Hope you get some good news tomorrow!

14. Tiny - November 10, 2014

Beautiful! Quotes and pictures. I particularly love the one on paying interest on a debt one may not owe…have to remember that when worry strikes next time!

nrhatch - November 11, 2014

That’s a great reminder for me.

So much of what we worry about (all those worst case scenarios) are just Fairy Tales we’ve told ourselves . . . that do NOT come true.

So why not amuse ourselves with “happily ever after” endings instead. That way we can enjoy the NOW . . . which is all there really is.

Tiny - November 11, 2014

That is so true. I’ve been working on that my whole life and I’m far from “there” yet, somewhat better in recognizing the patterns though…older and wiser.

nrhatch - November 11, 2014

I’m not “there” either, Tiny. At this point, I do understand the process better. And I have several tricks in my toolbelt to get myself back on track sooner and with less fuss, muss, and bother. All I have to do is remember to apply them.

15. Behind the Story - November 10, 2014

I’ve heard about kudzu but never been intimately acquainted with it. Is that also kudzu in the second photo?

I especially like the last two lines and the last picture. I love ponds and the reflections in them–even better with koi.

nrhatch - November 11, 2014

No, the second photo is some sort of ground cover at Marie Selby Botanical Gardens. The last picture is also from Marie Selby. It’s a wonderful place to visit ~ filled with nature, peace, calm, and still waters.

There are goldfish in that pond. And kids get to feed the fat fellows throughout the day.

16. Rajagopal - November 11, 2014

Liked your post and the views it has generated , nancy….antidote to worry is constructive action , as in the process , action , in addition to mitigating our concern , may also unravel hidden opportunity in the situation that was deemed to be fully problematic .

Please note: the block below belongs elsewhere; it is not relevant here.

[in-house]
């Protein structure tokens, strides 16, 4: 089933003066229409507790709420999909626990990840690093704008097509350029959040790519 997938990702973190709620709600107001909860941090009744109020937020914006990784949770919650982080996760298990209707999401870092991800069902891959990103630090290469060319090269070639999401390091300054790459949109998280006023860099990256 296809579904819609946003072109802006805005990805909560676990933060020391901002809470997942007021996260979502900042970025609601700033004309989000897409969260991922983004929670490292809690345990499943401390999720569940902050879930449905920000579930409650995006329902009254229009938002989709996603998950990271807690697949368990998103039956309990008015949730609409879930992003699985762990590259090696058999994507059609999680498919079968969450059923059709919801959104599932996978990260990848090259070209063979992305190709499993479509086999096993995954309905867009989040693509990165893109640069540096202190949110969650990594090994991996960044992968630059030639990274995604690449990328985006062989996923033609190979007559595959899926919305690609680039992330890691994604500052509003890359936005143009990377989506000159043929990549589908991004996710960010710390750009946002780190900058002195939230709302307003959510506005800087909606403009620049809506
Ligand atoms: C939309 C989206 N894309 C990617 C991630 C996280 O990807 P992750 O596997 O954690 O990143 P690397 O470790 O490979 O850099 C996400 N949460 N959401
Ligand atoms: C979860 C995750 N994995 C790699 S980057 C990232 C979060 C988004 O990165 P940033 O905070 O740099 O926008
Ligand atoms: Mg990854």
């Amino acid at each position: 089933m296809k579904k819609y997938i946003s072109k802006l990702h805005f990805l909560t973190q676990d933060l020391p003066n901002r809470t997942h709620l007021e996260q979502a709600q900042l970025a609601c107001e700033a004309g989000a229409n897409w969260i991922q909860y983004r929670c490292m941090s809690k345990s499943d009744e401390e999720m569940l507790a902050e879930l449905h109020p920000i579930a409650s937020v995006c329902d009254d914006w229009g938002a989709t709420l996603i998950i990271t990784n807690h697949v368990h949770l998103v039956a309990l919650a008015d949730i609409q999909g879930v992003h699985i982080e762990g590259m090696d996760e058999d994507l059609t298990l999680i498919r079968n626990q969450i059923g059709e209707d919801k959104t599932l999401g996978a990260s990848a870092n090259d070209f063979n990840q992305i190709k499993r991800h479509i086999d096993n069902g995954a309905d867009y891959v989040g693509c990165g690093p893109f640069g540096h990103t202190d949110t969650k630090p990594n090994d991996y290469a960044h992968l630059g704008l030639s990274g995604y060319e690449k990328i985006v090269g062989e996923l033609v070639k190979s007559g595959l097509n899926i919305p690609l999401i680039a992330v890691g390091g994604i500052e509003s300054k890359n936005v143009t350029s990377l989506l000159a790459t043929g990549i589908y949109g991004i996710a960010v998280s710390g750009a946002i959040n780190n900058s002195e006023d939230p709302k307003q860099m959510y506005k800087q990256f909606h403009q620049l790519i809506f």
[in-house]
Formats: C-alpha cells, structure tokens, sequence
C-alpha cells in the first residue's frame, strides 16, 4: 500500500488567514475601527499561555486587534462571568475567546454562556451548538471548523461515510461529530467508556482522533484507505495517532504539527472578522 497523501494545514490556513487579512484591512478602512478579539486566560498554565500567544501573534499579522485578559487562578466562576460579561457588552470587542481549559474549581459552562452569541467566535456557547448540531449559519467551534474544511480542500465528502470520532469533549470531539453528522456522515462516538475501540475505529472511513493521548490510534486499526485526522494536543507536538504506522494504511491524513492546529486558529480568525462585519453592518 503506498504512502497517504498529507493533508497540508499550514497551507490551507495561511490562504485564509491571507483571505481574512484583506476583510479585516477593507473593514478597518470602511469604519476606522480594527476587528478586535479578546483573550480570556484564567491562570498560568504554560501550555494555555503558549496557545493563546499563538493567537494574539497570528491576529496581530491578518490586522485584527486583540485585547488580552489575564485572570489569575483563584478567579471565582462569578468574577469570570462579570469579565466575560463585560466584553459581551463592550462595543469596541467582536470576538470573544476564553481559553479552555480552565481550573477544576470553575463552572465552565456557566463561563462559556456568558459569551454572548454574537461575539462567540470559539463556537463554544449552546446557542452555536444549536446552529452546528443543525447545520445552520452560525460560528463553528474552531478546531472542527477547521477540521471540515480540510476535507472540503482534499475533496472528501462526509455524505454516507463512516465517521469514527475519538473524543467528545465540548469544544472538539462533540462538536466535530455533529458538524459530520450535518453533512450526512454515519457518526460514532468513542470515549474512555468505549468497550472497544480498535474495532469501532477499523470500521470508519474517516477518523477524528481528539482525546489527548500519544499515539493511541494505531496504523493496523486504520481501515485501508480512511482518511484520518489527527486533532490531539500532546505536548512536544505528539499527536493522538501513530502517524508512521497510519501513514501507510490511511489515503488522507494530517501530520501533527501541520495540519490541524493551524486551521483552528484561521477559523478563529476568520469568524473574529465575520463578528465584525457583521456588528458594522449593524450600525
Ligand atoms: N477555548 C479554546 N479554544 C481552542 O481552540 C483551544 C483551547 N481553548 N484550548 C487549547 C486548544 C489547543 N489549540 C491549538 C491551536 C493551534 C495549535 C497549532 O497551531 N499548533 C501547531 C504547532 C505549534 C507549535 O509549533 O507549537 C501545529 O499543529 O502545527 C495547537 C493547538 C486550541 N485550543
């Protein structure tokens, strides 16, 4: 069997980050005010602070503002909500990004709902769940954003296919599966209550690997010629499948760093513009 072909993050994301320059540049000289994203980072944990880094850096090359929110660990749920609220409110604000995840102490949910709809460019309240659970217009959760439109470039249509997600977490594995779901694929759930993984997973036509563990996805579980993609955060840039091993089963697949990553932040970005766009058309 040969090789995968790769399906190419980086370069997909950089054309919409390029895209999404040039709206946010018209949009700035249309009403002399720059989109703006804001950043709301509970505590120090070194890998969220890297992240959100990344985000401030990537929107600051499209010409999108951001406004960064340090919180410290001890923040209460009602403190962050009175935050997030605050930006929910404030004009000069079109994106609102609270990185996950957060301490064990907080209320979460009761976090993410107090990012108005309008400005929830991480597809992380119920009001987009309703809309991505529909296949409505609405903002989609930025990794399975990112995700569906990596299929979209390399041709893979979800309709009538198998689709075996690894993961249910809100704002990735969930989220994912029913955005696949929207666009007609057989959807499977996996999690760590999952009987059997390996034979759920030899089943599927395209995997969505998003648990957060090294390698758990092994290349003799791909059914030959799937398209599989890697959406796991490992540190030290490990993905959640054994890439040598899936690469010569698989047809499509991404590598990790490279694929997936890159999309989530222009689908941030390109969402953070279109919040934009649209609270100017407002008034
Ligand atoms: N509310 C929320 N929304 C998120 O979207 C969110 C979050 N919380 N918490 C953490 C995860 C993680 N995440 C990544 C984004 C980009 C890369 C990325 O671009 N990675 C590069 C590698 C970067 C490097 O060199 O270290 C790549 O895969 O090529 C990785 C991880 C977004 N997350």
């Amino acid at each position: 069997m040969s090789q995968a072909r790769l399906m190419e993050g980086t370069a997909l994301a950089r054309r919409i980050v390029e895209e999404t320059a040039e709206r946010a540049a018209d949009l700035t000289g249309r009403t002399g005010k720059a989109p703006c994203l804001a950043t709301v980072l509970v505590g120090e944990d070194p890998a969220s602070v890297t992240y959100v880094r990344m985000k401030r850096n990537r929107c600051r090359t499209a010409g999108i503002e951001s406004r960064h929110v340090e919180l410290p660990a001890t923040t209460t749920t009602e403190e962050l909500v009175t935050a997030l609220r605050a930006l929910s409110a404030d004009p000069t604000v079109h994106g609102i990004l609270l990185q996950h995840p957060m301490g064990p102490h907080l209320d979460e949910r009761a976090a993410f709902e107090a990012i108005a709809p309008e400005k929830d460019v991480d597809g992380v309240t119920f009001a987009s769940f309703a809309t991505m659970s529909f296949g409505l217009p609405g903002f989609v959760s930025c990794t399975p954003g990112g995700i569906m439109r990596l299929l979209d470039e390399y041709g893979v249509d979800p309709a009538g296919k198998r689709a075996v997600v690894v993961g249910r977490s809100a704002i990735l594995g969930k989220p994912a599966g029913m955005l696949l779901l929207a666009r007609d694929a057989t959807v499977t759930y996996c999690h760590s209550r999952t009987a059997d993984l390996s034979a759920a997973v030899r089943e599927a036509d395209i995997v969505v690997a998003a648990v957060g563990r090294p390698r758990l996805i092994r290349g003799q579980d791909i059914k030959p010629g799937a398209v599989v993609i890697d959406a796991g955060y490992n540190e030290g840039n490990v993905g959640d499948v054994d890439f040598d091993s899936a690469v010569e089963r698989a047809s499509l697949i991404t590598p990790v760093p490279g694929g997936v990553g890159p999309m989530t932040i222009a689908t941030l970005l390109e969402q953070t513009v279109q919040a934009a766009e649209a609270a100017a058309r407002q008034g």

nrhatch - November 11, 2014

Action is the antidote to dis-ease . . . as long as we take our minds off “auto pilot” and steer our imagination in the direction we want to go.

And, yes, sometimes what appeared “bad” at the time becomes one of the best things that ever happened to us as time goes on.

17. diannegray - November 11, 2014

I’m of the school of thought where ‘Things could be worse’ – but unfortunately sometimes they do get worse. But I’m also a great believer in ‘This Too Shall Pass’ xxx

nrhatch - November 11, 2014

Yes x 2! If I’m having a hard time picture the “best possible outcome,” then I play the It Could Be Worse game . . . and picture things being SO MUCH WORSE than where I am.

That allows me to have compassion for those who have even more %$#^ on their plate . . . and allows me to feel gratitude for the little “pebbles” in my path.

18. ericjbaker - November 11, 2014

Worrying about something won’t change the outcome.

nrhatch - November 11, 2014

Yup. We are far more apt to come up with a creative “solution” when we are calm, relaxed, and “in the now.”

19. Three Well Beings - November 13, 2014

I wish I had the story in my grandfather’s writing, but I do remember him telling us kids that the secret to a happy life was getting up in the morning, sitting on the edge of the bed, putting our head between our hands and repeating over and over, ‘Worry, Worry, Worry, Worry” for a couple of minutes and then going about our day. With amusement he told us that he gave a couple of minutes to worry every morning and then that was it for the day. He was indeed a very peaceful man. I can still remember the twinkle in his eye as he told us this “secret” to life. 🙂

nrhatch - November 13, 2014

That’s a great twist to starting the day off with gratitude. Either practice reminds us to be mindful of our thoughts. When we master our thoughts . . . we master our life.

YOU should write down the story and share it with other family members, especially the grandkids.